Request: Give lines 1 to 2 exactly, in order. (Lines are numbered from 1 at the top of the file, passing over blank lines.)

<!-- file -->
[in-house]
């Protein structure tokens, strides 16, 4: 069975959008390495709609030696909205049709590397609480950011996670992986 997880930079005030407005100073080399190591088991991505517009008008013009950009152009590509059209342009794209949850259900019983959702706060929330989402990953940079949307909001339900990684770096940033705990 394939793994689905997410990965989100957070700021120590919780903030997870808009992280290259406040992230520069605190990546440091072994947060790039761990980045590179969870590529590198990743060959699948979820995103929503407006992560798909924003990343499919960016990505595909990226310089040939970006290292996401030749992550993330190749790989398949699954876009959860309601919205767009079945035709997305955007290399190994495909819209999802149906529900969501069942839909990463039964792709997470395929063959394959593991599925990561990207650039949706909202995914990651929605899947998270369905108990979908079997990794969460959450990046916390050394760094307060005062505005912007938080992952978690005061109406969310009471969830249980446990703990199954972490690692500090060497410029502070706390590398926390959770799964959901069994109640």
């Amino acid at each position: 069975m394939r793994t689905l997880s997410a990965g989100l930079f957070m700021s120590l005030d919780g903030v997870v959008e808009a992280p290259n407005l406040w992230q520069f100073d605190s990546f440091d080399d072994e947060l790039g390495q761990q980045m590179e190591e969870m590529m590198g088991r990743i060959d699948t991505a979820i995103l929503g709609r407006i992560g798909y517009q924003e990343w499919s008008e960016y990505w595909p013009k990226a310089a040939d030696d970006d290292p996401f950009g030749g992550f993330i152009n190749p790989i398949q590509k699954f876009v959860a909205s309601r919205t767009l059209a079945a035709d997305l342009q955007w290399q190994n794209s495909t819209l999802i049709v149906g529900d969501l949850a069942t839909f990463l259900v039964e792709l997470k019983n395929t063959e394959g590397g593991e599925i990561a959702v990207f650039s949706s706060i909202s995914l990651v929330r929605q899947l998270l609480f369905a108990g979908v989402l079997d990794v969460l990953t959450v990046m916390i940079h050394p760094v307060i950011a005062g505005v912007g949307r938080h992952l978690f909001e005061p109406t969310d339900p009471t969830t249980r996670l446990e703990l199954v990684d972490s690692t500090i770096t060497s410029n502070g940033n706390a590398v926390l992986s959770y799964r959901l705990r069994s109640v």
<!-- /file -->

[in-house]
């Protein structure tokens, strides 16, 4: 069975959008390495709609030696909205049709590397609480950011996670992986 997880930079005030407005100073080399190591088991991505517009008008013009950009152009590509059209342009794209949850259900019983959702706060929330989402990953940079949307909001339900990684770096940033705990 394939793994689905997410990965989100957070700021120590919780903030997870808009992280290259406040992230520069605190990546440091072994947060790039761990980045590179969870590529590198990743060959699948979820995103929503407006992560798909924003990343499919960016990505595909990226310089040939970006290292996401030749992550993330190749790989398949699954876009959860309601919205767009079945035709997305955007290399190994495909819209999802149906529900969501069942839909990463039964792709997470395929063959394959593991599925990561990207650039949706909202995914990651929605899947998270369905108990979908079997990794969460959450990046916390050394760094307060005062505005912007938080992952978690005061109406969310009471969830249980446990703990199954972490690692500090060497410029502070706390590398926390959770799964959901069994109640």